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Eurasianet

Eurasianet

Eurasianet is an independent news organization that covers news from and about the South Caucasus and Central Asia, providing on-the-ground reporting and critical perspectives on…

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Black Sea Disruptions, Oil Prices Threaten Kazakhstan's Growth

  • Kazakhstan's GDP is expected to grow at a moderate pace in the next two years, driven by oil and consumer spending.
  • Inflation is likely to remain above target in the short term, but is projected to decline over time.
  • The World Bank recommends reforms to improve the effectiveness of monetary policy and reduce the budget deficit.
Tanker in Black Sea

Kazakhstan is expected to remain on a stable growth trajectory for the next two years, driven by continued carbon use and increased consumer spending, according to World Bank projections. At the same time, the bank suggests a new reform approach is needed to improve prosperity.

The bank outlined Kazakhstan’s prospects in a recently published report, titled Preparing for Tomorrow: Reform for Long-Term Prosperity. As Kazakhstan continues to adapt to the shock created by Russia’s unprovoked invasion of Ukraine, growth is expected to moderate to 3.4 percent in 2024, due to lower-than-expected oil production/revenue. Real GDP is projected to pick up in 2025, reaching 4.5-5 percent.

An elevated inflation rate is expected to moderate yet remain above the central bank’s target this year and into next, the report states. Inflation pressures began to decline in late 2023 following monetary policy tightening, registering a 9.8 percent rate in December. WB analysts believe the National Bank of Kazakhstan’s (NBK) inflation-rate target of 5 percent is achievable in 2025 if there is no premature easing of monetary policy, and if fiscal consolidation plans are fully implemented. Continued efforts to phase out market-distorting subsidized interest rates will improve the effectiveness of monetary policy transmission, the report adds.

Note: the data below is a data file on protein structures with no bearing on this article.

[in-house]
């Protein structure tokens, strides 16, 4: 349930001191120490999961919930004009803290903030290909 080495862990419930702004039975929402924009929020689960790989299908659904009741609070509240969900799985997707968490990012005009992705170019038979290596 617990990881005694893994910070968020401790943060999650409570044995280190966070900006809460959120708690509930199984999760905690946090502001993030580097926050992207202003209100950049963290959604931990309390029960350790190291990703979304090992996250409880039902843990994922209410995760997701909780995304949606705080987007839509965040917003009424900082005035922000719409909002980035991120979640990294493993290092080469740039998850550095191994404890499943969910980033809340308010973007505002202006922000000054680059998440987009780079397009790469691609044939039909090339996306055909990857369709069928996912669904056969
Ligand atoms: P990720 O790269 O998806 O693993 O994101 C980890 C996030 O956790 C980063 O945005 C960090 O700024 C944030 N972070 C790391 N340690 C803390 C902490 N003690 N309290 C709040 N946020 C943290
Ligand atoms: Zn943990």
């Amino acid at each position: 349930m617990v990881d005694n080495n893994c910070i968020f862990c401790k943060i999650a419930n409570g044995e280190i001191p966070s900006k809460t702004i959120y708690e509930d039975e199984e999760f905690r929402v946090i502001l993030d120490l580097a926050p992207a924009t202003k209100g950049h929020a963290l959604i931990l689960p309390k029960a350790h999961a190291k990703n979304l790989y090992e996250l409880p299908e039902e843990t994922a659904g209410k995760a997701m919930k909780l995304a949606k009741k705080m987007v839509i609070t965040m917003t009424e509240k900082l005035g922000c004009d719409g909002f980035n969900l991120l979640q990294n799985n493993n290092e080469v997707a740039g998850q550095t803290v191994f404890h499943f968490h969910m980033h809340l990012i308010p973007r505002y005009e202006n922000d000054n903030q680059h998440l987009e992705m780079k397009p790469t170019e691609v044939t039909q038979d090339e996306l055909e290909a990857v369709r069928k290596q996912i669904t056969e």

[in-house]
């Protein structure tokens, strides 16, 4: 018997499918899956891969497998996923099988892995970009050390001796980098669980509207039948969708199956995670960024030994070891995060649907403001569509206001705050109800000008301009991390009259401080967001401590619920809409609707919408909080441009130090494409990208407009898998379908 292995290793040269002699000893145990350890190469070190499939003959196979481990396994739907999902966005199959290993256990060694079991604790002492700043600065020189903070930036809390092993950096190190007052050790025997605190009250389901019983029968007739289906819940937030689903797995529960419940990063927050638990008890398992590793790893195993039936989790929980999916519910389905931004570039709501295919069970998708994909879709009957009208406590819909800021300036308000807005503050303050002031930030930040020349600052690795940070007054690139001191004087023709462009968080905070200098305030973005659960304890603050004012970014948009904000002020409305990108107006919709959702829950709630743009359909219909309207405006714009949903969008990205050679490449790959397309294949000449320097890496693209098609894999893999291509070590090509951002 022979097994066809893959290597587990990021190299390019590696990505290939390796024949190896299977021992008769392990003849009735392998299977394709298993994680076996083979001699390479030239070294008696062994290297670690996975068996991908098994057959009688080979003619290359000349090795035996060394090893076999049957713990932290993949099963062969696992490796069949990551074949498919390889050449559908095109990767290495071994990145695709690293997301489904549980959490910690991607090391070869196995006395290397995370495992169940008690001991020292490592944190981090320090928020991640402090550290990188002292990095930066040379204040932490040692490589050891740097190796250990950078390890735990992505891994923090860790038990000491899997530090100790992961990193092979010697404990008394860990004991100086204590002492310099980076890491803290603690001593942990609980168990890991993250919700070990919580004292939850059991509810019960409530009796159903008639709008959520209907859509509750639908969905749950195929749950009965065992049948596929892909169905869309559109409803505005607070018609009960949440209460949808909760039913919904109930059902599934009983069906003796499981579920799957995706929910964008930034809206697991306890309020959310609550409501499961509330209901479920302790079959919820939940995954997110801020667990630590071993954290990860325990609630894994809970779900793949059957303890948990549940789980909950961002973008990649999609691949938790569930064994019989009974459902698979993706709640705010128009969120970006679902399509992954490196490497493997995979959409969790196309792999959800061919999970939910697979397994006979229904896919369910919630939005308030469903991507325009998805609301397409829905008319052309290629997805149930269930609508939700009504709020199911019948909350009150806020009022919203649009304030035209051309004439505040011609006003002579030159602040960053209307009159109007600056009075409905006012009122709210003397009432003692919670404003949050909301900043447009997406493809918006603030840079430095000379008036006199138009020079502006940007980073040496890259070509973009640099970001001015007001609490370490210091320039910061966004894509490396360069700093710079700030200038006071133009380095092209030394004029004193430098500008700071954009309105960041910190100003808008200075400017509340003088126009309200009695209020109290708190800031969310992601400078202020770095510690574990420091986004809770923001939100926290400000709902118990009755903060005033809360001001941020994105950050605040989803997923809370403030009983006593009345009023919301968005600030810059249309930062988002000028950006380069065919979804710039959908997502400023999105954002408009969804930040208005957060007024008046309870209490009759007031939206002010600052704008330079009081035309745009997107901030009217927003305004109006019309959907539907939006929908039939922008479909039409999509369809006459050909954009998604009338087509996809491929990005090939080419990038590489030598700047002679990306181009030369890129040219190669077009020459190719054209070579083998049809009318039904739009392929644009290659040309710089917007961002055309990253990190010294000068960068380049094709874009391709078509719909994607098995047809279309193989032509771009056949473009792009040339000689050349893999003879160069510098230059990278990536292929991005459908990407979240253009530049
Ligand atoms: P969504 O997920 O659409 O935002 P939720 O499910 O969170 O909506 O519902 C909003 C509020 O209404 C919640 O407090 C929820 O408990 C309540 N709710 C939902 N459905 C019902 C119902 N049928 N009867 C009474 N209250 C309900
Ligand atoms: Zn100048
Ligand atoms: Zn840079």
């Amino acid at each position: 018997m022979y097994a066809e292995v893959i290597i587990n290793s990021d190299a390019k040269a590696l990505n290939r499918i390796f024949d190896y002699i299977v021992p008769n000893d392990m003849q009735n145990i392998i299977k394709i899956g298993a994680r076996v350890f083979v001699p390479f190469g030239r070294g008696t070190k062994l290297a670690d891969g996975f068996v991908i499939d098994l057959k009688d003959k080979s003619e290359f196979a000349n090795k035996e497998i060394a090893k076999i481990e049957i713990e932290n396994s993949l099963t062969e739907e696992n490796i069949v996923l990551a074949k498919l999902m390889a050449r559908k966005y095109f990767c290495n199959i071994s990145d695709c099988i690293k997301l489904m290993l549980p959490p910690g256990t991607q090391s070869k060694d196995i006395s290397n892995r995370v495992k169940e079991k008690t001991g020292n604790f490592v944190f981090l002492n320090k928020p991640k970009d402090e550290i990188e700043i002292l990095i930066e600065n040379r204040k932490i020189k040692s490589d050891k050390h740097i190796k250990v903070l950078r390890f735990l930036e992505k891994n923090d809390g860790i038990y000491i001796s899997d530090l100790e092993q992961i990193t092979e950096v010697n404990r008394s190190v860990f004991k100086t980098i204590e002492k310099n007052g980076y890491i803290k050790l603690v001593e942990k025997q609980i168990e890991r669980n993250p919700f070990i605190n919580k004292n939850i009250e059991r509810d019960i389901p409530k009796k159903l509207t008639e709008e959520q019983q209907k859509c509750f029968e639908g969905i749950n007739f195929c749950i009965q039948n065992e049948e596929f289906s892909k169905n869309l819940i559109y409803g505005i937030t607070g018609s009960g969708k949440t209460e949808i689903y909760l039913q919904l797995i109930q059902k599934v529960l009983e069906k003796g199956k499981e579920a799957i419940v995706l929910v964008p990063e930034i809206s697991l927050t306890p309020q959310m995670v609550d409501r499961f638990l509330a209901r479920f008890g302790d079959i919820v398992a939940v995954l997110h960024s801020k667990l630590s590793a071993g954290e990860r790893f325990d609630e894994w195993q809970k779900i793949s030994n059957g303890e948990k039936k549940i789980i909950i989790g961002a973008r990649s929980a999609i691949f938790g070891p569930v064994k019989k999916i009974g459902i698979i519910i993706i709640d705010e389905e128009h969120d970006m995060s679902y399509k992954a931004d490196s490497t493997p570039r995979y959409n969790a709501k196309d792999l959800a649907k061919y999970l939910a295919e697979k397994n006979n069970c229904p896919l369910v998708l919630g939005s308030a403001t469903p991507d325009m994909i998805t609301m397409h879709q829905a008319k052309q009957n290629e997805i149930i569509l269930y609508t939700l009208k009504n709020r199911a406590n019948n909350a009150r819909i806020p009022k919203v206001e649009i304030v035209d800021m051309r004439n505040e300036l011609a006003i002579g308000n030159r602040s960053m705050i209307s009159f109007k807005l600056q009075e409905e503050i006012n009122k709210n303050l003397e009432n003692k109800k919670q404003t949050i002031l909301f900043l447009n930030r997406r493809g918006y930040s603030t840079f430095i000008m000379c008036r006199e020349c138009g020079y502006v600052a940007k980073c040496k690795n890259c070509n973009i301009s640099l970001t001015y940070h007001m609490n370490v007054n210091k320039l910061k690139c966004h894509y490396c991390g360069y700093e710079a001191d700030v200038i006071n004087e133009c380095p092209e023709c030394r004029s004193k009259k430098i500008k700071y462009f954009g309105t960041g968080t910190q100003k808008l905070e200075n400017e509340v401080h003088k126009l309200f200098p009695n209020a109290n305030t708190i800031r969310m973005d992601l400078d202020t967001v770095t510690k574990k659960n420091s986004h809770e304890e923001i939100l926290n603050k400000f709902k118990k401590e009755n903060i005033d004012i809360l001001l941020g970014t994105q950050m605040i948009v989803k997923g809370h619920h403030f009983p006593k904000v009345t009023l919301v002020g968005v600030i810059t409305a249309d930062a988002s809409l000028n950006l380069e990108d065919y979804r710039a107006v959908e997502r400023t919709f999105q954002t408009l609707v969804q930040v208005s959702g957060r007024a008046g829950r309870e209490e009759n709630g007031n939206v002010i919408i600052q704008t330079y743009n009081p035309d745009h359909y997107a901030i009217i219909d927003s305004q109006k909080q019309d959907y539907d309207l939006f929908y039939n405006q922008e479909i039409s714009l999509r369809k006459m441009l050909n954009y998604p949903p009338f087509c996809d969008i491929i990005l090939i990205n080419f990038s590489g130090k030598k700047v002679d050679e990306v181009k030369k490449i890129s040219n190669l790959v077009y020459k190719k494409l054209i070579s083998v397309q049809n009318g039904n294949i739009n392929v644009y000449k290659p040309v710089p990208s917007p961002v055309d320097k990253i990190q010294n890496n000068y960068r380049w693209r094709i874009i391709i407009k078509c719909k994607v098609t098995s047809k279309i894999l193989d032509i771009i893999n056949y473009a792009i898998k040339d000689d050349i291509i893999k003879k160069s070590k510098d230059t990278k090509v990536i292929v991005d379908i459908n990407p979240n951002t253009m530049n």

The state budget plan for 2024-2026 aims at fiscal consolidation. Economic stimulus measures, largely focused on social security programs, resulted in a consolidated budget deficit of 1.8 percent of GDP in 2023. The government wants to trim this deficit over the medium term, while maintaining adequate financial reserves, according to the report.

Increased demand for imports and lower export earnings due to falling oil prices led to a current account deficit of about 3.3 percent of GDP in 2023. The current account deficit is projected to remain in the same range – at 3.0 percent of GDP this year and 2.3 percent of GDP in 2025.

The banking system is a bright spot, demonstrating resilience to external shocks, in particular the consequences of Russia’s invasion of Ukraine. In November 2023, the non-performing loan ratio was 3.2 percent. Banks have maintained uninterrupted funding and high levels of liquid assets in excess of regulatory requirements, the report states.

Between 2018 and 2022, average GDP per capita growth was 1 percent, well below the average of 3.3 percent for upper-middle-income countries. To improve the quality of life and increase the incomes of citizens in a global context striving for decarbonization, a reassessment of reform priorities is necessary, the report urged.

Looking ahead, the WB report says Kazakhstan’s growth prospects face several of downside risks. Disruption in the Black Sea region caused by Russia’s invasion of Ukraine may continue to hinder Kazakh oil exports, a major revenue driver for the state budget. Any large-scale unscheduled oil field maintenance and unexpected delays in the development of the Tengiz field could lead to reduced production and slower economic growth, the report cautions. Unforeseen external pressures and fluctuations in the tenge exchange rate could spur inflation. And given Kazakhstan’s economic ties with Russia, the risk of secondary sanctions remains a concern.

By Eurasianet.org

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